Fortunato Depero

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 (© 2013 Artist Rights Society (ARS))
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© 2013 Artist Rights Society (ARS)
Fortunato Depero, Biker, Solid At Speed, 1923
 (© 2013 Artist Rights Society (ARS))
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© 2013 Artist Rights Society (ARS)
Fortunato Depero, Dynamic Perspective and Figure, 1917
 (© 2013 Artist Rights Society (ARS))
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© 2013 Artist Rights Society (ARS)
Fortunato Depero, Country of Tarantella, 1918
 (© 2013 Artist Rights Society (ARS))
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© 2013 Artist Rights Society (ARS)
Fortunato Depero, My Wife and I, 1919
 (© 2013 Artist Rights Society (ARS))
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© 2013 Artist Rights Society (ARS)
Fortunato Depero, City Mechanized by Shadows, 1920
 (© 2013 Artist Rights Society (ARS))
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© 2013 Artist Rights Society (ARS)
Fortunato Depero, Little Rubber Devils, 1919
 (© 2013 Artist Rights Society (ARS))
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© 2013 Artist Rights Society (ARS)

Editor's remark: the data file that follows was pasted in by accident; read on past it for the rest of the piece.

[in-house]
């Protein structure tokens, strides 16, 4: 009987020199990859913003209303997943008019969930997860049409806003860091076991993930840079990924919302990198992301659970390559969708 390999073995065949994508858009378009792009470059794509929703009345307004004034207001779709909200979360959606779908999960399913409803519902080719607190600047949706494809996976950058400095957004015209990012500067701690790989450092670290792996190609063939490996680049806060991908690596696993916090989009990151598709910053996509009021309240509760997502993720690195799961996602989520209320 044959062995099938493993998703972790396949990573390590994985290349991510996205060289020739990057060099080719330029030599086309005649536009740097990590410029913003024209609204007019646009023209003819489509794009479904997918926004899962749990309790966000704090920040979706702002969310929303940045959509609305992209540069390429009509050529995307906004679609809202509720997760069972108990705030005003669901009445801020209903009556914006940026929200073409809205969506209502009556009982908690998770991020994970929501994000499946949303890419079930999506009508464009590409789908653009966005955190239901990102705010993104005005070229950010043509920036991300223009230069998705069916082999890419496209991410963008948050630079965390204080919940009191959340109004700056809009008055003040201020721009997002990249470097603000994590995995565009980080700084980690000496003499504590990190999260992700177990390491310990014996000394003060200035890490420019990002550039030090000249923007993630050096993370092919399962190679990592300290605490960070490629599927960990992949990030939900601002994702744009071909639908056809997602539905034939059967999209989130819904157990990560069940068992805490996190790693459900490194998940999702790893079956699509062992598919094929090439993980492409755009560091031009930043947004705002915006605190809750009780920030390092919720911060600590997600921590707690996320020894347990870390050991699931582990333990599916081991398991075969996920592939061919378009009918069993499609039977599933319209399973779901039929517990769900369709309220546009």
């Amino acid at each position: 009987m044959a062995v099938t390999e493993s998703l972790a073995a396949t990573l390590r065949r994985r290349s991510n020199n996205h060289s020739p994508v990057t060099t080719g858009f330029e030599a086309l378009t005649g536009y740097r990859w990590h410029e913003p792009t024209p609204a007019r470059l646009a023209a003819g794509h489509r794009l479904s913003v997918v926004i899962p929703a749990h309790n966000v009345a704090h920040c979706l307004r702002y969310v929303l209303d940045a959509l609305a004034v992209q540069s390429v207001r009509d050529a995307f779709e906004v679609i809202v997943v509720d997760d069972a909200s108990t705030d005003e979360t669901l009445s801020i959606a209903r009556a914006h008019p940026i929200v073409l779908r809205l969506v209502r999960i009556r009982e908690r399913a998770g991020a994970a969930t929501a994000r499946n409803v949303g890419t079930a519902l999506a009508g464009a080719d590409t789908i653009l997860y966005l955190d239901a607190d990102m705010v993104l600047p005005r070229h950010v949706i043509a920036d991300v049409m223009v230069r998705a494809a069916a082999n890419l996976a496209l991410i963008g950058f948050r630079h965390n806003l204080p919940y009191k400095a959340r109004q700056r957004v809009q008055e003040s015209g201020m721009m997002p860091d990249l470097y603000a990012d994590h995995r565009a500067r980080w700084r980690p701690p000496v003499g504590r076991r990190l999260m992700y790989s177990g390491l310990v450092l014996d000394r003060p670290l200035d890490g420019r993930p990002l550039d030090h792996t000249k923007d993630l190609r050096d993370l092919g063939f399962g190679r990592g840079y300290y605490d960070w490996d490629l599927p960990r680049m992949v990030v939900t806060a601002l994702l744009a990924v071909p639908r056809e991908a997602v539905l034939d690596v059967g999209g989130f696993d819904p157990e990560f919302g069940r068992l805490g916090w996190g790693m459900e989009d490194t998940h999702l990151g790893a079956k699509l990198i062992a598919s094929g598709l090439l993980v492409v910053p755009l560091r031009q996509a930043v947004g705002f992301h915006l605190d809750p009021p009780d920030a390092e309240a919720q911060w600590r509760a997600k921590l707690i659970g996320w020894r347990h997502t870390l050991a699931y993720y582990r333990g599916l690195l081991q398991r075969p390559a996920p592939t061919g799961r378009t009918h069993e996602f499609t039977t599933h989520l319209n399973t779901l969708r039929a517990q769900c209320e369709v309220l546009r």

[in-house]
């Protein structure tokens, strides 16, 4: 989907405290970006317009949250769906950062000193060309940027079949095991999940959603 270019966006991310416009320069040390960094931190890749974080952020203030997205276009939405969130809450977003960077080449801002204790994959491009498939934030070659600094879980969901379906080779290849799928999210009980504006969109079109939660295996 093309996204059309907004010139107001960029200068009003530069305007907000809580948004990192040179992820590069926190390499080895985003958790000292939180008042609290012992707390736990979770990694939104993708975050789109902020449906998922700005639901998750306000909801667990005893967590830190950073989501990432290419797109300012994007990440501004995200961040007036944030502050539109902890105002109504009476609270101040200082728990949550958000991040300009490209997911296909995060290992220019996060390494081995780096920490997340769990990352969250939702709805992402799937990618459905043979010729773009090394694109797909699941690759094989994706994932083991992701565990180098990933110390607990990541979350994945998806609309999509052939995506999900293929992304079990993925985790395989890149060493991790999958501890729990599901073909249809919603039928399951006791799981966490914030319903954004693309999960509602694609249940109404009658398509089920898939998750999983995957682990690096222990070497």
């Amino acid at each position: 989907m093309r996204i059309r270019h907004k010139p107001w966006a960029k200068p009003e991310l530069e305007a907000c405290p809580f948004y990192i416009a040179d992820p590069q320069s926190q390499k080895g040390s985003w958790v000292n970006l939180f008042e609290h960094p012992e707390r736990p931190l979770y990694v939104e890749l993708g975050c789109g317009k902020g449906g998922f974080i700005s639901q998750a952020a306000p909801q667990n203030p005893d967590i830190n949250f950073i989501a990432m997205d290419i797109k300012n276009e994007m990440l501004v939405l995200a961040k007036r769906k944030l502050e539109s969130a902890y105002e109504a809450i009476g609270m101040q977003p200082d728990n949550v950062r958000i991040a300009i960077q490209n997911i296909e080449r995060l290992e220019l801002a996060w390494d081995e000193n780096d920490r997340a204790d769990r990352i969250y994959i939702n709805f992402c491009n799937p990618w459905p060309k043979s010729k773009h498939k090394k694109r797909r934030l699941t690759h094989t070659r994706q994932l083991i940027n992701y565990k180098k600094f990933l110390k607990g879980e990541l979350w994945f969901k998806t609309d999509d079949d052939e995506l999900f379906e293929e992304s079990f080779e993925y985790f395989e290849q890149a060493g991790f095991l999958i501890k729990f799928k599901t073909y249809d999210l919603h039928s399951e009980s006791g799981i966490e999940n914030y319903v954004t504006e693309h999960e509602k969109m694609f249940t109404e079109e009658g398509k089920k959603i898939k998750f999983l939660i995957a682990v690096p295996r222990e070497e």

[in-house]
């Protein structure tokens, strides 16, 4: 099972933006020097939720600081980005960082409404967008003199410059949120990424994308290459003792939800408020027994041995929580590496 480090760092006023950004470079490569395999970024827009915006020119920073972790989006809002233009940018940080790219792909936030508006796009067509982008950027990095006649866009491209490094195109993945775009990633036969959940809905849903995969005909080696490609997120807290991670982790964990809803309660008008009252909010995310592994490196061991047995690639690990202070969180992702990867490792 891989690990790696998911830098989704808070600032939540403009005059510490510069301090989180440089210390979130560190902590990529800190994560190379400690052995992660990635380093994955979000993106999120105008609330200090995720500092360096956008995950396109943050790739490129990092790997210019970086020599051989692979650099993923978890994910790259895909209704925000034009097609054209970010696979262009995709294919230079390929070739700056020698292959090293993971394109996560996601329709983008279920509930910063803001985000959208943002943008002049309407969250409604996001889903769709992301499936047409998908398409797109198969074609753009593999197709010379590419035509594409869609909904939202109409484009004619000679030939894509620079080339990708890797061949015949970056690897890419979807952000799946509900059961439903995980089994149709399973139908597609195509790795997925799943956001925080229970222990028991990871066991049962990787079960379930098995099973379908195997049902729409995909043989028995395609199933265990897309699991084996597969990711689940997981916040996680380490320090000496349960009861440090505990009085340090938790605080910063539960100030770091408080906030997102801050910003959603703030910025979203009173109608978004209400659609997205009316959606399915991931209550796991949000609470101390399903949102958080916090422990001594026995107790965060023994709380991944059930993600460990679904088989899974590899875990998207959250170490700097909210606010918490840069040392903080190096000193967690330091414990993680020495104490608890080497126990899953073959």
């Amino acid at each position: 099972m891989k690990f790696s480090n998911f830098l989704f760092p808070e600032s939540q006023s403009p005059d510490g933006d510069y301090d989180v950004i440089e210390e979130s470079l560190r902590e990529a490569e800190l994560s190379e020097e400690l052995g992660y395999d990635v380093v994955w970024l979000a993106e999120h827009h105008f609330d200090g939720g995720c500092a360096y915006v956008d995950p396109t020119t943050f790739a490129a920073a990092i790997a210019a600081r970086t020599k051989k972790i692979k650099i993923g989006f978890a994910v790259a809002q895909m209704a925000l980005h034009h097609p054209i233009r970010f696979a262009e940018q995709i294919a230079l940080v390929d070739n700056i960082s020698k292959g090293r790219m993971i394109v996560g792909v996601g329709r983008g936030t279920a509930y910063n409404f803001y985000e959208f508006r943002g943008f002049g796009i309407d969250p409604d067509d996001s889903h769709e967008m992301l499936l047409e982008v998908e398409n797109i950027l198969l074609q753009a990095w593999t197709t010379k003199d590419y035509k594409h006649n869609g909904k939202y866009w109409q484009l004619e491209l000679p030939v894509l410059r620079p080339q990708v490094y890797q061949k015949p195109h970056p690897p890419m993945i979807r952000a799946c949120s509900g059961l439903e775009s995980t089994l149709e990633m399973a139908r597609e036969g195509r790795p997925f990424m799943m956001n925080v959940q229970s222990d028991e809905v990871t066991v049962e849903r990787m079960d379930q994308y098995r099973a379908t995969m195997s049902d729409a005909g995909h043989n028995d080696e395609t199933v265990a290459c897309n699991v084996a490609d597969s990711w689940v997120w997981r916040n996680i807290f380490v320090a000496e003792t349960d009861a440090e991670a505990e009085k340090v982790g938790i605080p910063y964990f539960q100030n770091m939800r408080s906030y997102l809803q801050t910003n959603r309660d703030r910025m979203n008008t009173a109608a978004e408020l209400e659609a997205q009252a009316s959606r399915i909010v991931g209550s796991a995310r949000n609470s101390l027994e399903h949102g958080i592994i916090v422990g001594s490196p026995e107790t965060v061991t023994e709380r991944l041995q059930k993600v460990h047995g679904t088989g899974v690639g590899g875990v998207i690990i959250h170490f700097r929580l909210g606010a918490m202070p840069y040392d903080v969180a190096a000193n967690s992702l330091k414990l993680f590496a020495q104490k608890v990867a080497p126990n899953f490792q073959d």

Fortunato Depero, Magical Floral and Fauna
 (© 2013 Artist Rights Society (ARS))
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© 2013 Artist Rights Society (ARS)
Fortunato Depero, Double Portrait of Marinetti, 1923

One of the standouts in the Guggenheim’s current stellar survey of Italian Futurism, Fortunato Depero (1892–1960) was a fruitful contributor to the seminal avant-garde movement. As drawn from the Gianni Mattioli Collection, the Center for Italian Modern Art’s inaugural exhibition features more than 50 rarely seen works by Depero in a variety of mediums, including painting, sculpture, tapestry, collage, drawing and graphics.

Prompted by the Futurist writings of Filippo Tommaso Marinetti, Depero came to Rome in 1915 (he later spent the years between 1928 and 1930 living in New York), where he and artist Giacomo Balla launched Futurism’s second wave. His own style could be described as fantastical, even whimsical, characterized by bright, flat colors depicting figurative forms and mechanical motifs that seem to have leaped out of a child’s imagination. Eye-popping and almost Pop Arty, his approach naturally lent itself to design, and indeed, by 1916 he was creating costumes for Diaghilev’s production of Stravinksy’s The Song of the Nightingale. Although the performance was never realized, Depero’s preparatory collages became an important jumping-off point for the rest of his career.

Among the many gems in the show, his canvas City Mechanized by Shadows (1920) exuberantly depicts a surreal urban scene inspired by Giorgio de Chirico’s Metaphysical Art; another notable work is Plumed Knight (1923), a Cubistic figure made up of intersecting planes of painted wood. Also on view is Depero Futurista, his artist book bound with machine bolts. A startling masterpiece of graphic design, it reveals just how ahead of his time Depero really was—and how fresh his work remains today.

—Paul Laster

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